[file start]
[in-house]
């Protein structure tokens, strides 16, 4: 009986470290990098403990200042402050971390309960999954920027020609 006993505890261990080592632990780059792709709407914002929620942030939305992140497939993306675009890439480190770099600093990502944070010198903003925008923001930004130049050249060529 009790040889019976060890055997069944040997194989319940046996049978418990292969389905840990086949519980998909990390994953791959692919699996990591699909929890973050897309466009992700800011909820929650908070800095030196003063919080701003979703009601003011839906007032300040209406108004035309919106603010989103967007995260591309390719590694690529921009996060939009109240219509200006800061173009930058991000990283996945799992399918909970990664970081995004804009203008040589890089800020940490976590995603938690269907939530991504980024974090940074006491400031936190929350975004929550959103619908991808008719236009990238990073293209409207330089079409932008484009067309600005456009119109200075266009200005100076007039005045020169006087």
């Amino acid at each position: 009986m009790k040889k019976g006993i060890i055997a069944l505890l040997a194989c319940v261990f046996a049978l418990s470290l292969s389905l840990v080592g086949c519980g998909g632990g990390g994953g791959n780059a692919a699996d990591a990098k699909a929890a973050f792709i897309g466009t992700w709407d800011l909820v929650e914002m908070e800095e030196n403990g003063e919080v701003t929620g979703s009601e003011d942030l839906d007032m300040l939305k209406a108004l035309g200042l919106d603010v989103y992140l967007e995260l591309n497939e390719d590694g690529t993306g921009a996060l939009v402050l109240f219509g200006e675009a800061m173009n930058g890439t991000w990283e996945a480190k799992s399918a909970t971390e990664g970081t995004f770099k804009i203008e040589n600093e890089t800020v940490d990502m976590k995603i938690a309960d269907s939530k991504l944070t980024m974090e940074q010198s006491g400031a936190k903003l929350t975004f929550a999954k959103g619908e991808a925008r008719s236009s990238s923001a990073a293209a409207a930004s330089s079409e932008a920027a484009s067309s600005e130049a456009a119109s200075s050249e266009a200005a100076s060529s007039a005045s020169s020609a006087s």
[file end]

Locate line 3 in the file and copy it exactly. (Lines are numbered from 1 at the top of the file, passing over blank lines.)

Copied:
């Amino acid at each position: 009986m009790k040889k019976g006993i060890i055997a069944l505890l040997a194989c319940v261990f046996a049978l418990s470290l292969s389905l840990v080592g086949c519980g998909g632990g990390g994953g791959n780059a692919a699996d990591a990098k699909a929890a973050f792709i897309g466009t992700w709407d800011l909820v929650e914002m908070e800095e030196n403990g003063e919080v701003t929620g979703s009601e003011d942030l839906d007032m300040l939305k209406a108004l035309g200042l919106d603010v989103y992140l967007e995260l591309n497939e390719d590694g690529t993306g921009a996060l939009v402050l109240f219509g200006e675009a800061m173009n930058g890439t991000w990283e996945a480190k799992s399918a909970t971390e990664g970081t995004f770099k804009i203008e040589n600093e890089t800020v940490d990502m976590k995603i938690a309960d269907s939530k991504l944070t980024m974090e940074q010198s006491g400031a936190k903003l929350t975004f929550a999954k959103g619908e991808a925008r008719s236009s990238s923001a990073a293209a409207a930004s330089s079409e932008a920027a484009s067309s600005e130049a456009a119109s200075s050249e266009a200005a100076s060529s007039a005045s020169s020609a006087s």